As far back as the 1920s, smart musicians have known that your ability to hit the notes isn't nearly so important as your ability to vamp.
Here's an unexpected use for a dead hard-drive: use its motor to power a candy-floss machine:
A Chinese engineer who operates a data recovery and hard drive repair center is being hailed as a genius after inventing a DIY candy floss machine made from a used hard disk. According to the instructions, all that is needed to create your own candy floss maker is a hard drive that can still power up, a round flat metal tin, six bicycle spokes, an aluminum can and a plastic basin. A series of photos demonstrating how to create this candy floss machine have made some sensation across China internet …
The key to the improvised cotton candy maker is the hard drive’s rotating platter. Most commercial cotton candy machines spin at around 3,450 rotations per minute, while modern hard drives operate at 5,400 rotations per minute or higher. We’re really admired this kind of DIY creation from a technical nerd …
Turning an Old Hard Disk Into a Candy Floss Machine [English, MicGadget]
技术宅拯救世界：用旧硬盘自制棉花糖机(图) [Chinese, tt.mop.com]
Sai has "a neurological disorder that causes episodic muteness and muscle spasms" -- basically, he sometimes becomes mute and gets bad shakes. His doctor has advised him to have juice continuously available, and this helps control his condition. TSA rules allow him to bring any amount of juice through a checkpoint. Unfortunately, the TSA doesn't read its own rules. Instead, Sai is detained at checkpoints for endless, illegal questioning and searches of his personal papers, confidential business documents, etc. When he loses the ability to speak, he uses pen and paper to communicate, but the TSA takes the pen and paper away as soon as he cites language from a landmark legal case limiting their power to search him.
He's videoed one of these encounters, with the TSA and its private contractors at SFO, and he's filed grievances with various agencies over that incident and another at Boston Logan. The TSA is illegally refusing to follow its own administrative procedures, so he's getting ready to sue them (he needs an ADA and/or FOIA-specialized lawyer qualified for the bar in MA and/or CA and/or federally -- any takers?). He's also trying to force them to disclose their secret procedures.
The edited, subtitled video of his run-in at SFO is fantastically infuriating. The TSA and its private contractors are vindictive, lawless, brutal. But Sai is an inspiring example of calm under fire, a guy who knows his rights back and forwards, and doesn't let the fact that his physical condition is deteriorating -- you can see his tremors -- make him lose his cool (here's the unedited version, which runs to about an hour).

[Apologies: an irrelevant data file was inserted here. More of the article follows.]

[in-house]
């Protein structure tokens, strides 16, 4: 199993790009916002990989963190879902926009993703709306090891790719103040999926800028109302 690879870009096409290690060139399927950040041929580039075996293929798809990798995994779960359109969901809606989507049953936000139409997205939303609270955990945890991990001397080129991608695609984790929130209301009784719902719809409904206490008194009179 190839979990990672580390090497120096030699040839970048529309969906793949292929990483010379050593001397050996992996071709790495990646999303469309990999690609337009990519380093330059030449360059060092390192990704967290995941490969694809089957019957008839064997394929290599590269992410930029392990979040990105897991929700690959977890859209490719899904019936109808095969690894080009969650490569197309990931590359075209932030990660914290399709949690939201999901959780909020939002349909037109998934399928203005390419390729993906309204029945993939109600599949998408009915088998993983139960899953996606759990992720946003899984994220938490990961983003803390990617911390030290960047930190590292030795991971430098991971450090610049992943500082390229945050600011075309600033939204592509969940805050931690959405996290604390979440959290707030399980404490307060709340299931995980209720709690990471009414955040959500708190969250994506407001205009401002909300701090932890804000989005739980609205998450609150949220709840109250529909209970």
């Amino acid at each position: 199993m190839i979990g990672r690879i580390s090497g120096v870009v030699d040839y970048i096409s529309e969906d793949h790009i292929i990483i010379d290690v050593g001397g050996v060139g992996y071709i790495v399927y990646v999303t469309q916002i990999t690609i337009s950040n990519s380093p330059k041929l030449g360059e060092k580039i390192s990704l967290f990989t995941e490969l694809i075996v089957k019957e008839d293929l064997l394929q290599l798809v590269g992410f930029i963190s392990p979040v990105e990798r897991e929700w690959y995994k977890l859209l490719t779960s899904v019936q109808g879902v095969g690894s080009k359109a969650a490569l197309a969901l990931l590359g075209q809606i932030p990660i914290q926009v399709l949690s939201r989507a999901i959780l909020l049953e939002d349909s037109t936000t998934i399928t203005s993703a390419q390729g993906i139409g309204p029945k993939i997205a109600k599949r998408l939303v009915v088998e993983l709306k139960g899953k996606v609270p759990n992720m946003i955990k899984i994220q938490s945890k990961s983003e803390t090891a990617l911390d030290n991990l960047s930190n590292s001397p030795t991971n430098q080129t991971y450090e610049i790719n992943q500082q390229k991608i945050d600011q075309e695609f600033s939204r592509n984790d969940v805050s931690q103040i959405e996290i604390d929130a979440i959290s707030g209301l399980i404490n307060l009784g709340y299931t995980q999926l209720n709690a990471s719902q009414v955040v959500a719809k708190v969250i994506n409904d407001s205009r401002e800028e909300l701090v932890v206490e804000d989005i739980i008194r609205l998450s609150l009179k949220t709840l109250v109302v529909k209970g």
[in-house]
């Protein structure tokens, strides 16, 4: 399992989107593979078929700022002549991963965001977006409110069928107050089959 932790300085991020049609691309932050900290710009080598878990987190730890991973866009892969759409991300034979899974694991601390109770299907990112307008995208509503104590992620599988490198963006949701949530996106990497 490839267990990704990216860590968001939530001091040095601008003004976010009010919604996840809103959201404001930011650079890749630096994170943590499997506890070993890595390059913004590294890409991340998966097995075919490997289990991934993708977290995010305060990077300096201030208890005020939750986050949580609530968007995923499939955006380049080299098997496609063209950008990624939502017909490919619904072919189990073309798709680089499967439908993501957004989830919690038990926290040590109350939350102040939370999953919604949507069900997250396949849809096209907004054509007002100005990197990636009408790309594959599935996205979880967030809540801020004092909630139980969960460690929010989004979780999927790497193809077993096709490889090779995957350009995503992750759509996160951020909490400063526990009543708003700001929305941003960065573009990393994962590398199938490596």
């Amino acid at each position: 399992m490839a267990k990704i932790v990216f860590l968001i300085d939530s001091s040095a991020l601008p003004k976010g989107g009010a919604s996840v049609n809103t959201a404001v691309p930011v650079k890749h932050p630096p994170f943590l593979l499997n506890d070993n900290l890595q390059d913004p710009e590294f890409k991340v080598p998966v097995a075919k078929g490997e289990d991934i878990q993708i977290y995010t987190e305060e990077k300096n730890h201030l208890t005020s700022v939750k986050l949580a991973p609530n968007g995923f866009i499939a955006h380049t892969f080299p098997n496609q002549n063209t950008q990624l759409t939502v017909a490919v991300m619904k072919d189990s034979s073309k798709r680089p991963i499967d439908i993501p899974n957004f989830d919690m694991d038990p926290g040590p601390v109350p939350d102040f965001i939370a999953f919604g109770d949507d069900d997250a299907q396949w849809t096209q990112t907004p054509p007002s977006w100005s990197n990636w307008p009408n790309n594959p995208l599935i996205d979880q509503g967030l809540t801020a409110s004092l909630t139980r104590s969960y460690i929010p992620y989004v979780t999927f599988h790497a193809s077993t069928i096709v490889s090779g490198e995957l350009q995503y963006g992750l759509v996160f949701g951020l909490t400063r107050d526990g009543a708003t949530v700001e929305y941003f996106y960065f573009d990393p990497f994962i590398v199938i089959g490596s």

Sai's site has plenty of ways you can help with this, including a petition to Congress and a questionnaire to help him with his Freedom of Information suit. And by helping him, you help everyone who has to fly -- and everyone who cares about freedom in America.
On March 1, 2013, San Francisco TSA refused to allow me to travel with medical liquids. My liquids had been been tested clean by xray & explosive trace detection, and the official on scene specifically acknowledged reading the TSA's Special Needs Memo (including that juice is a medical liquid and that there's no volume restriction on medical liquids). This directly involved the most senior TSA officials at the airport, who detained me for about 50 minutes total.
This is only the most recent in a long string of personal incidents of harassment, denial, or direct refusal to obey TSA's medical liquids policy. This time, though, I got it all on video.
Zack sez, "Artist Brad McGinty (the "Xenomorph Anatomy" T-shirts) has a new website celebrating the fake history of Glorp Gum, best described as Bazooka Joe by way of Rat Fink. The site includes an elaborate narrative for Glorp Gum, tons of merchandise (including T-shirts, stickers and yes, actual gum) and this hilarious animated commercial that parodies the classic "Mr. Owl" spots for Tootsie Roll Pops"
Kevin Kidney and Jody Daily designed this beautiful Polynesian Luau Bowl for an upcoming Walt Disney World special event. It'll sell for $35, but the on-sale date isn't announced yet.
This year's Hugo Award nominees have been announced, and it's a great slate! Congrats to all the authors, artists, fans and editors who are up for the award in San Antonio, Texas this Labor Day weekend.
Best Novel (1113 nominating ballots cast)
* 2312, Kim Stanley Robinson (Orbit)
* Blackout, Mira Grant (Orbit)
* Captain Vorpatril’s Alliance, Lois McMaster Bujold (Baen)
* Redshirts: A Novel with Three Codas, John Scalzi (Tor)
* Throne of the Crescent Moon, Saladin Ahmed (DAW)
Best Novella (587 nominating ballots cast)
* After the Fall, Before the Fall, During the Fall, Nancy Kress (Tachyon Publications)
* The Emperor’s Soul, Brandon Sanderson (Tachyon Publications)
* On a Red Station, Drifting, Aliette de Bodard (Immersion Press)
* San Diego 2014: The Last Stand of the California Browncoats, Mira Grant (Orbit)
* “The Stars Do Not Lie”, Jay Lake (Asimov’s, Oct-Nov 2012)
M Otis Beard sez, "A bill gaining support in the Nevada State Assembly would make Burning Man hands-off for state and county law enforcement officials, and subject only to Federal authority."
Each year, the local sheriff has been jacking Burning Man for increasing per-head fees, and the county's conservative lawmakers have been passing silly-season unconstitutionalities, like a law prohibiting a man from being naked in the presence of a child. It's combination of revenue generation and garden-variety harassment, and there had been rumbles about the festival taking up local native groups on an invitation to move it to Paiute land where the county wouldn't get a say.